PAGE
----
I sat in a referral meeting the other day. We have these meetings to discuss children for potential admittance. Often in these meetings the list of children in need is greater than what our homes can house. The list is long because poverty is destructive; it untangles families when there are more mouths to feed than there is food to give. The list is long because of poverty, violence, abuse, neglect, drugs, sickness, and death. All of our children come to CSC for one or several of these reasons.
Our top priority was to discuss a 6-week-old baby boy very much in need of loving care and proper nourishment, some things he had not had much of yet. He was so tiny, not even four pounds yet. He had spent these first weeks of his life in the Neonatal Intensive Care Unit fighting off sepsis and trying his best to grow but not receiving enough nourishment to do so. His young mother had her own struggles, battling mental health issues and cognitive delays; she was also doing her best to be a good mom but was unable to do what was needed.
Here he is. He is such a small little guy, barely able to keep his eyes open most of the time.
Our decision to admit this child or not might seem like a no-brainer. He needs good care; he needs the kind of care that can be provided at CSC. But he is so young, only six weeks old. Doctors have met him, observed him, and run tests to try to figure out what is keeping him from growing and developing. Because of his age, there is little they can know for sure. The unknowns regarding his future are many.
Of course, the same could be said about every child admitted to CSC and that would be true. But with a child who has had such a rough start to life, permanent damage could have already been done. The type of permanent damage that could prevent him from being adopted. And that is what it inevitably comes down to. CSC is a temporary place for children to come to for stability, healing and growth before continuing all of that in their forever family. We need to admit children that will be adopted so there is space for others to come after.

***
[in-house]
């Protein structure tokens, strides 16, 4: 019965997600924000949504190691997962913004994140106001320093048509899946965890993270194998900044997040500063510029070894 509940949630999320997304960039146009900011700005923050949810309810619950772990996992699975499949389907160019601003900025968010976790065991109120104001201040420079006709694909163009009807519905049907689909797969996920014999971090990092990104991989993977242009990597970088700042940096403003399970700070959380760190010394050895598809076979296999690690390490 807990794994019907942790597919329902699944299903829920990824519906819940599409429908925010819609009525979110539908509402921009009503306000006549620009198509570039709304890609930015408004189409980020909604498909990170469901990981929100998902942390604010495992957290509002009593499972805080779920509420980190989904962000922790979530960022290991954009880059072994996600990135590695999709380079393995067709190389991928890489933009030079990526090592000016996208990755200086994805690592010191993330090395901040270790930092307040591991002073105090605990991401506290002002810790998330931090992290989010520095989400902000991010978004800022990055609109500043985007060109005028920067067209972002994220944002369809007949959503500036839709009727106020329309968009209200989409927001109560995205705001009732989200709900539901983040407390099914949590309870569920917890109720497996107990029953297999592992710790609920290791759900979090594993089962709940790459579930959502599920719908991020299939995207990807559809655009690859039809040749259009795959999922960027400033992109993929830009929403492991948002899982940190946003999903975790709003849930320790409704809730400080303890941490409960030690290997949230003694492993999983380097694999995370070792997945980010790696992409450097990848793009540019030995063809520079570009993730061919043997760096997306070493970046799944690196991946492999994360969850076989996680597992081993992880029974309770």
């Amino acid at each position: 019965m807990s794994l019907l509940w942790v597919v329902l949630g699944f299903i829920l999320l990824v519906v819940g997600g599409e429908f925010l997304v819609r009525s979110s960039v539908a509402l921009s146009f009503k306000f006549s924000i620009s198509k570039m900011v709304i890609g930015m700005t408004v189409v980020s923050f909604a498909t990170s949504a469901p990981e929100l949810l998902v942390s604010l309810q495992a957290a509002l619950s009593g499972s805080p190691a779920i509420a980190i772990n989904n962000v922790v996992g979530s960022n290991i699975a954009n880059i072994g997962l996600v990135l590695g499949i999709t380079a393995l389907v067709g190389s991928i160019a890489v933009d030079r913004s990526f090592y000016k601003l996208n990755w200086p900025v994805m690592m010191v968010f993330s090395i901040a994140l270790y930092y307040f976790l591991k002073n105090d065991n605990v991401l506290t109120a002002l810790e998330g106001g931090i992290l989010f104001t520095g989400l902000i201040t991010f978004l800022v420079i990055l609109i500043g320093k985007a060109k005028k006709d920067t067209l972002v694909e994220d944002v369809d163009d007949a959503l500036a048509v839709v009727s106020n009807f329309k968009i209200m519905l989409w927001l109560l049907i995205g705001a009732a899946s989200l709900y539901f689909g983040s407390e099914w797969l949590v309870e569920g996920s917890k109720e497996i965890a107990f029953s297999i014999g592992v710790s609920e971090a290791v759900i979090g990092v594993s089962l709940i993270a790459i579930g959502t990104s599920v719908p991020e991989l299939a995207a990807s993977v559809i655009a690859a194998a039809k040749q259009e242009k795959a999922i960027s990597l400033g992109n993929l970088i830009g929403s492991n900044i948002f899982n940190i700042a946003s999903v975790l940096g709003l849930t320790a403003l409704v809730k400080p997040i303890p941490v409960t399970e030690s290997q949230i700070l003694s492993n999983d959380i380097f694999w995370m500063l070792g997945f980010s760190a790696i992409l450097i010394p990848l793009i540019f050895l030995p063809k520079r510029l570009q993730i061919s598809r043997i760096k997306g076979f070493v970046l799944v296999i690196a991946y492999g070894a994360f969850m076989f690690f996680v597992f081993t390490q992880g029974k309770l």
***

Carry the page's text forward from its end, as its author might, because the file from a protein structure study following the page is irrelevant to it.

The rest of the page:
Big decisions. And they are not made lightly. We seek and pray for God’s wisdom regarding which children we admit. We take all of the information given to us by the social workers, our medical team, physical therapists and doctors in the community and cover it in prayer. Individually and collectively. These decisions are made easier when we spend time in the referral meetings talking about how so many times before, staff members have had these same conversations, sharing valid concerns about taking in a certain child with unknown needs. And we have been blessed to see God's hand at work, healing children in miraculous ways.
One such story stands out to me. A little 7-month-old girl was referred to us, weak and malnourished and her limbs were so floppy. They lacked muscle tone for such a while that doctors suspected she might never walk. Fast forward 2.5 years and we have a rambunctious and mischevious little girl on our hands. And oh how she RUNS! And next week a family is arriving to take her home! She is a testament to God sitting with us in those meetings and honoring CSC's commitment to venture into the unknown. She is a living and breathing example that God heaps blessings on those who walk in faith!
I am so happy to report that the little guy above recently had a major test, the results of which we were expecting to be poor, but which were normal. We are already seeing God's hand at work in his life. We felt confident and happy to make him the newest member of the Eicher Home! :)